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Re: Lexical representation of xsd:decimal and xsd:integer

From: Sandy Gao <sandygao@ca.ibm.com>
Date: Tue, 1 Nov 2005 09:32:05 -0500
To: "Alessandro Triglia" <sandro@mclink.it>
Cc: "[Public XML Schema-DEV]" <xmlschema-dev@w3.org>
Message-ID: <OFA798F42B.1F7FC99E-ON852570AC.004E8A7D-852570AC.004FD8BB@ca.ibm.com>
Sounds like some valid concerns. I would suggest you open a bug [1] 
against schema spec version 1.0 part 2. Alternatively you can send an 
email to www-xml-schema-comments@w3.org, where all comments on the schema 
spec should go. But it'll probably take longer (than Bugzilla) to get the 
WG's attention.

[1] http://www.w3.org/Bugs/Public/enter_bug.cgi?product=XML%20Schema

Thanks,
Sandy Gao
XML Parser Development, IBM Canada
(1-905) 413-3255
sandygao@ca.ibm.com




"Alessandro Triglia" <sandro@mclink.it> 
Sent by: xmlschema-dev-request@w3.org
10/28/2005 01:00 PM

To
"[Public XML Schema-DEV]" <xmlschema-dev@w3.org>
cc

Subject
Lexical representation of xsd:decimal and xsd:integer






Hi

There is a problematic area in Part 2.  Some of the related questions are:

- Is ".5" a valid lexical representation for xsd:decimal?

- Is "" a valid lexical representation for xsd:decimal?

- Is "" a valid lexical representation for xsd:integer?

- Is "0" or "" the canonical lexical representation of the integer value 
0?


Part 2 says:

--------------------------------
decimal has a lexical representation consisting of a finite-length 
sequence
of decimal digits (#x30-#x39) separated by a period as a decimal 
indicator.
An optional leading sign is allowed. If the sign is omitted, "+" is 
assumed.
Leading and trailing zeroes are optional. If the fractional part is zero,
the period and following zero(es) can be omitted. For example: -1.23,
12678967.543233, +100000.00, 210.
--------------------------------

There are three problematic terms in this paragraph:  "finite-length
sequence", "separated", and "leading zeros".  I am trying to understand 
what
these terms mean by looking in other parts of the document, because they 
are
all ambiguous.

"Finite-length sequence" is used in many other places for the length of:
lists, strings, binary octets of hexBinary, binary octets of baseBinary,
etc.  Obviously, lists, strings, and binary octets must be allowed to have 
a
zero length.  Therefore, at least in these cases (and possibly in all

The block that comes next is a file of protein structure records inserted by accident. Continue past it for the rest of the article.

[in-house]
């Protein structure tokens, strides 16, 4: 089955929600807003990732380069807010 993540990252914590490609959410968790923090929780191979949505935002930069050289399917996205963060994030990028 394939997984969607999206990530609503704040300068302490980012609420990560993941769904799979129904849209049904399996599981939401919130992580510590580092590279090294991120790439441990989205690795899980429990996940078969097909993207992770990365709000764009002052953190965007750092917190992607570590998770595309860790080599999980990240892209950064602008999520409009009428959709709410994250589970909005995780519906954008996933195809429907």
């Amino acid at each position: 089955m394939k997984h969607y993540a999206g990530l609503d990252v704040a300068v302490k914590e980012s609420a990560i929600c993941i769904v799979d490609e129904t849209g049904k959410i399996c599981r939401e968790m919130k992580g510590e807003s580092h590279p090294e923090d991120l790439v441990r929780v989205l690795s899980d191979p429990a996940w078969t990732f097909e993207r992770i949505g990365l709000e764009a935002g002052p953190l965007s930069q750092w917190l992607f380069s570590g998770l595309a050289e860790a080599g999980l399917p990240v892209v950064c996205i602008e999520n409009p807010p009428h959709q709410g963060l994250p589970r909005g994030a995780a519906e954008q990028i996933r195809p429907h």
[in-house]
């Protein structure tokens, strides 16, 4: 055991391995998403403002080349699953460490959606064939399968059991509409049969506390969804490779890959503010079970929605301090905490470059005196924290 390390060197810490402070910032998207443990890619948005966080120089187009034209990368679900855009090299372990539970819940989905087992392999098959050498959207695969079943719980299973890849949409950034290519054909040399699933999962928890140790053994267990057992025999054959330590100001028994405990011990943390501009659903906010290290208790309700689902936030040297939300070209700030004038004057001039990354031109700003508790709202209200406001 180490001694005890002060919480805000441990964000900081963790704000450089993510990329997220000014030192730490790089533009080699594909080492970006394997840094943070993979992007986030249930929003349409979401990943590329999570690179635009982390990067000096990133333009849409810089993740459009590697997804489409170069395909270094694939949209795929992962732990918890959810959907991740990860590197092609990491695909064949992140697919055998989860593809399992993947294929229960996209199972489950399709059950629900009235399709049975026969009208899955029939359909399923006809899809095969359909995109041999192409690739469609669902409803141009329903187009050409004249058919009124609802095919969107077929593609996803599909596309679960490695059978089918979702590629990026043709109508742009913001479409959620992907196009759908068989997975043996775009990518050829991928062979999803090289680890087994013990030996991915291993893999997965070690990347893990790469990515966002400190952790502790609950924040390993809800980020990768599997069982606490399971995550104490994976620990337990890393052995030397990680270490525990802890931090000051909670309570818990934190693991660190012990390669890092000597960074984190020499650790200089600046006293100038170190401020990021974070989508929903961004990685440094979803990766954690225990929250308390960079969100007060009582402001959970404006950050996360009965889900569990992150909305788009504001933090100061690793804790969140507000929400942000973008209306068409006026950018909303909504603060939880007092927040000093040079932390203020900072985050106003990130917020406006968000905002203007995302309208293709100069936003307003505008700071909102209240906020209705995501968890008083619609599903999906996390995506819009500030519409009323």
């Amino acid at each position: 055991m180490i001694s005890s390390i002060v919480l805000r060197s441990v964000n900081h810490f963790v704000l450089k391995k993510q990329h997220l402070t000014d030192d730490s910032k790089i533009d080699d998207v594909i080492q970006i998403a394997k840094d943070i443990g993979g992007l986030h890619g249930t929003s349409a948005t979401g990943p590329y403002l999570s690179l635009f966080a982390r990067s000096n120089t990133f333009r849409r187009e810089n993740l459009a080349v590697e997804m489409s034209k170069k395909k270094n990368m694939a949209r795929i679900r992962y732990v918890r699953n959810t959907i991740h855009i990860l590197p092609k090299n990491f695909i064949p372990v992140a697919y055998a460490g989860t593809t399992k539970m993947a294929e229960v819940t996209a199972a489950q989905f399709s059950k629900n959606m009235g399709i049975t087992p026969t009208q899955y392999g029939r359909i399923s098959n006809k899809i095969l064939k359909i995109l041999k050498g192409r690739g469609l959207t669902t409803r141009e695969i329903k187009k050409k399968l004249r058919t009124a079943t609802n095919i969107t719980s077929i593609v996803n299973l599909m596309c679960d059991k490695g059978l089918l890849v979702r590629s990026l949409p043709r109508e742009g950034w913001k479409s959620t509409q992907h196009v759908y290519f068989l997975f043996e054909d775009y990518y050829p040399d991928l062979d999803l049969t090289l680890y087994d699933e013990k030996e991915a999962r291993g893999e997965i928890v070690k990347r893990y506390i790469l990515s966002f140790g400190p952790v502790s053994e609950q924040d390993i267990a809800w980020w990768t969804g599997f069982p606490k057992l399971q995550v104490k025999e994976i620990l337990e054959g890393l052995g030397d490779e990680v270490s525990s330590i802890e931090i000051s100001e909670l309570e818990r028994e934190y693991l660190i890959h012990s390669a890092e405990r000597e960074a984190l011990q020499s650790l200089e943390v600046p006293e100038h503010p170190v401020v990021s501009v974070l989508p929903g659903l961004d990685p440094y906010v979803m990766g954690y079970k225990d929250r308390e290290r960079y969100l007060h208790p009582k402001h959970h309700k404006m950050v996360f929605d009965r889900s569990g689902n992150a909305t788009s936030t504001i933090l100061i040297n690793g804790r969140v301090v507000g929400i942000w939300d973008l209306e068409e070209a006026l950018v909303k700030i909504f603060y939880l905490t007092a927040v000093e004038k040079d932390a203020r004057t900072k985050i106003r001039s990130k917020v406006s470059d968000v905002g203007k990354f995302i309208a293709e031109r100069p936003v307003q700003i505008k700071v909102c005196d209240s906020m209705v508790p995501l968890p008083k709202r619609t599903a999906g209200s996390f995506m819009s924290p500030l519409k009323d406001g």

cases), "finite-length" includes zero-length.   This is supported by the 
use
of the phrase "finite, non-zero-length" for NMTOKENS, IDREFS, and 
ENTITIES,
and by the addition of "(possibly empty)" after "finite-length" in the
definition of list.

So if "finite-length sequence of digits" in xsd:decimal includes zero
digits, then all of the following are valid lexical representations for 
this
type:  "", "+", ".", "3.", ".3".

This has several other implications:

-- "" is a valid lexical representation of the integer value 0

-- "" and "E" are valid lexical representations of the float value 0

Is all of the above intended?  Is this the common understanding?  If not,
there is a defect in the specification of the lexical representation of
xsd:decimal and xsd:integer (it should not say "finite-length").

Actually, I doubt that the above was intended.  One of the reasons is that
none of the examples in Part 2 shows a decimal number with an empty 
integer
part, or an "empty" integer, but a stronger reason comes from the 
definition
of the canonical lex rep of xsd:integer.  While the definition of the
canonical lex rep of xsd:decimal requires the presence of at least one 
digit
in the integer part, the definition of the canonical lex rep of 
xsd:integer
does not include the same requirement -- it says that leading zeros are
prohibited, full stop.  Is the single "0" in the representation of the
integer value 0 a "leading zero" or not?  Depending on the answer, the
canonical lex rep of the integer value 0 will be either "" or "0".  Which 
is
it?

If the latter is intended, then "fixed-length sequence" for xsd:integer
apparently does not include a zero length, and "leading zeros" apparently
does not include the single zero digit representing the integer value 
zero.
But if the former is intended (and so the canonical lex rep of the integer 
0
is ""), then I wonder why "0.x" (rather than ".x") was chosen as the
canonical lex rep of decimals with a null integer part.

Should "finite-length sequence of digits" have been in both cases "finite,
but non-zero-length, sequence of digits"?

Also, should "separated be a period" have been "with a period optionally
inserted at any point in the sequence of digits"?

Or perhaps "with a period optionally inserted at any point in the sequence
of digits except before the first digit and after the last digit"?  (or
equivalently "between any two digits"?)

Or perhaps "with a period optionally inserted at any point in the sequence
of digits except after the last digit"?

I think the first big question is, What was intended?  And the second is, 
Is
there anything to be mended in the text, and how?

Alessandro Triglia
OSS Nokalva





Received on Tuesday, 1 November 2005 14:32:20 GMT

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